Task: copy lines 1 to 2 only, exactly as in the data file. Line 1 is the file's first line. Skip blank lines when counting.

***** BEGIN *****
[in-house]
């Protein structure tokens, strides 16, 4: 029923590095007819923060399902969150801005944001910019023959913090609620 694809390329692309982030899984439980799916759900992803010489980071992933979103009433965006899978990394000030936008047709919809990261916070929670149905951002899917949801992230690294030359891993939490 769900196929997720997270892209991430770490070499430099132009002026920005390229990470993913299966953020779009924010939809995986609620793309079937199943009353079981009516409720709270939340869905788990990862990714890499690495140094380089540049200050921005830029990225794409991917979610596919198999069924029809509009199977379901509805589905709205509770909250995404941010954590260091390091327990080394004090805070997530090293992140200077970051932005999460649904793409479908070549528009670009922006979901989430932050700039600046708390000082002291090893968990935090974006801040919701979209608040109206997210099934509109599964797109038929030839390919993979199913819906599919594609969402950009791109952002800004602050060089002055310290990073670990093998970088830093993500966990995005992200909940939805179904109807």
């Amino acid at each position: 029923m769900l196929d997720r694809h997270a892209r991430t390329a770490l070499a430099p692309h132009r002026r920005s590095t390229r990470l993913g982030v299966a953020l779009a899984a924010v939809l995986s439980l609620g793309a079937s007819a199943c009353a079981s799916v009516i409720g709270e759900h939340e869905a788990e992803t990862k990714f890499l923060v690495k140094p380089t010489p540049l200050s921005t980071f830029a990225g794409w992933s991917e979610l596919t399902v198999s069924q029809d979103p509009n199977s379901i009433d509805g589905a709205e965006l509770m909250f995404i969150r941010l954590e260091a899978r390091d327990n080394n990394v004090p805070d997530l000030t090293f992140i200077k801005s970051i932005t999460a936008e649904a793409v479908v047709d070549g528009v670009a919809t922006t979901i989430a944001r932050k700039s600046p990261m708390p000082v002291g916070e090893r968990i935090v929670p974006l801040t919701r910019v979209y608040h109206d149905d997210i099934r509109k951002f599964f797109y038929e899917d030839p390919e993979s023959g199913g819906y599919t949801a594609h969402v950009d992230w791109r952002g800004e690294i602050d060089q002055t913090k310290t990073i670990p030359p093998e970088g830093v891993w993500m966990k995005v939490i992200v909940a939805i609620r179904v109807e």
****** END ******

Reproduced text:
[in-house]
């Protein structure tokens, strides 16, 4: 029923590095007819923060399902969150801005944001910019023959913090609620 694809390329692309982030899984439980799916759900992803010489980071992933979103009433965006899978990394000030936008047709919809990261916070929670149905951002899917949801992230690294030359891993939490 769900196929997720997270892209991430770490070499430099132009002026920005390229990470993913299966953020779009924010939809995986609620793309079937199943009353079981009516409720709270939340869905788990990862990714890499690495140094380089540049200050921005830029990225794409991917979610596919198999069924029809509009199977379901509805589905709205509770909250995404941010954590260091390091327990080394004090805070997530090293992140200077970051932005999460649904793409479908070549528009670009922006979901989430932050700039600046708390000082002291090893968990935090974006801040919701979209608040109206997210099934509109599964797109038929030839390919993979199913819906599919594609969402950009791109952002800004602050060089002055310290990073670990093998970088830093993500966990995005992200909940939805179904109807």